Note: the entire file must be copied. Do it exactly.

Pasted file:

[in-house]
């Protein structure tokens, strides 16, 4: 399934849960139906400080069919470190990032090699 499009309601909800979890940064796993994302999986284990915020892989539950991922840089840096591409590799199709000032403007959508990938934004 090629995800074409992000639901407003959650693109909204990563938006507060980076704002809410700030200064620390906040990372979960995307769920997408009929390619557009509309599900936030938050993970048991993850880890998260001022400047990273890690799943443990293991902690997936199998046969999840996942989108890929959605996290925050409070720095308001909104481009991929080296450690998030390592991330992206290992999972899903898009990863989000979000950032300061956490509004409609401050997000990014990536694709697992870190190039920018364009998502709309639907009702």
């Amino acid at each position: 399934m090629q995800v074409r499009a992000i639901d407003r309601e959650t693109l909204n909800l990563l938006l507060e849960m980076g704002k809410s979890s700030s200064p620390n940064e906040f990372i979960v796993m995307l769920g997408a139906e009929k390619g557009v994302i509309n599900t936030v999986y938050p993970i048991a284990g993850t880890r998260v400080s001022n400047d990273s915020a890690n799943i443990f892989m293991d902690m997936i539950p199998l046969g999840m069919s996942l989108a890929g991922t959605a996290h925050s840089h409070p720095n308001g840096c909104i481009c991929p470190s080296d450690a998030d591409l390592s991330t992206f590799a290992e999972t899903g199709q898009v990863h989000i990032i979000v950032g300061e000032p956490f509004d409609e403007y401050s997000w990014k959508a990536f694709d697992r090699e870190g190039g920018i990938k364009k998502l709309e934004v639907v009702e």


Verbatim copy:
[in-house]
């Protein structure tokens, strides 16, 4: 399934849960139906400080069919470190990032090699 499009309601909800979890940064796993994302999986284990915020892989539950991922840089840096591409590799199709000032403007959508990938934004 090629995800074409992000639901407003959650693109909204990563938006507060980076704002809410700030200064620390906040990372979960995307769920997408009929390619557009509309599900936030938050993970048991993850880890998260001022400047990273890690799943443990293991902690997936199998046969999840996942989108890929959605996290925050409070720095308001909104481009991929080296450690998030390592991330992206290992999972899903898009990863989000979000950032300061956490509004409609401050997000990014990536694709697992870190190039920018364009998502709309639907009702």
């Amino acid at each position: 399934m090629q995800v074409r499009a992000i639901d407003r309601e959650t693109l909204n909800l990563l938006l507060e849960m980076g704002k809410s979890s700030s200064p620390n940064e906040f990372i979960v796993m995307l769920g997408a139906e009929k390619g557009v994302i509309n599900t936030v999986y938050p993970i048991a284990g993850t880890r998260v400080s001022n400047d990273s915020a890690n799943i443990f892989m293991d902690m997936i539950p199998l046969g999840m069919s996942l989108a890929g991922t959605a996290h925050s840089h409070p720095n308001g840096c909104i481009c991929p470190s080296d450690a998030d591409l390592s991330t992206f590799a290992e999972t899903g199709q898009v990863h989000i990032i979000v950032g300061e000032p956490f509004d409609e403007y401050s997000w990014k959508a990536f694709d697992r090699e870190g190039g920018i990938k364009k998502l709309e934004v639907v009702e």